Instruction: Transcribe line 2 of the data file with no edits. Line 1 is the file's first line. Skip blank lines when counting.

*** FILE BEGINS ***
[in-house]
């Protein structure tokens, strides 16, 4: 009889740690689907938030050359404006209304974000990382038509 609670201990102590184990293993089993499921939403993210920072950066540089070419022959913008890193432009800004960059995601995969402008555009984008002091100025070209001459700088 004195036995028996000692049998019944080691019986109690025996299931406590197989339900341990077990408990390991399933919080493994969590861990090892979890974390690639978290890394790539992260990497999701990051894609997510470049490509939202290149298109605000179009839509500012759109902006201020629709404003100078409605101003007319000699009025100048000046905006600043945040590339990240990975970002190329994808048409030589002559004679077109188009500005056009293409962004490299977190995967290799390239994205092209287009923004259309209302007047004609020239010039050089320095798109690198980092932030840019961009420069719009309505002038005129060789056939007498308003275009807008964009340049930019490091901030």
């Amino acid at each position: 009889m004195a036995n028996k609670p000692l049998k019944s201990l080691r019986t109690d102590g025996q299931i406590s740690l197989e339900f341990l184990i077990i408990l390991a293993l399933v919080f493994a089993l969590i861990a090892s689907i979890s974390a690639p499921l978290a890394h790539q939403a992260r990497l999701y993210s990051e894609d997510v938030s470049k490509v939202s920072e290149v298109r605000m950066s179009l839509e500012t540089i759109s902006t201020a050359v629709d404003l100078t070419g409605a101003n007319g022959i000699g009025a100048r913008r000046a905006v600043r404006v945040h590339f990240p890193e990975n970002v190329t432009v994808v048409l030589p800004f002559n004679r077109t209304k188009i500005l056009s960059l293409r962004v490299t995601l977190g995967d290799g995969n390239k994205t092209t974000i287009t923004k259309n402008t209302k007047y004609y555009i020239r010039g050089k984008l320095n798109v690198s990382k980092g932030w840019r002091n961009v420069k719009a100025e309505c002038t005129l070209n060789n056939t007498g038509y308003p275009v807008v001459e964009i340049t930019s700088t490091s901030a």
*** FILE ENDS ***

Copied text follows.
């Protein structure tokens, strides 16, 4: 009889740690689907938030050359404006209304974000990382038509 609670201990102590184990293993089993499921939403993210920072950066540089070419022959913008890193432009800004960059995601995969402008555009984008002091100025070209001459700088 004195036995028996000692049998019944080691019986109690025996299931406590197989339900341990077990408990390991399933919080493994969590861990090892979890974390690639978290890394790539992260990497999701990051894609997510470049490509939202290149298109605000179009839509500012759109902006201020629709404003100078409605101003007319000699009025100048000046905006600043945040590339990240990975970002190329994808048409030589002559004679077109188009500005056009293409962004490299977190995967290799390239994205092209287009923004259309209302007047004609020239010039050089320095798109690198980092932030840019961009420069719009309505002038005129060789056939007498308003275009807008964009340049930019490091901030």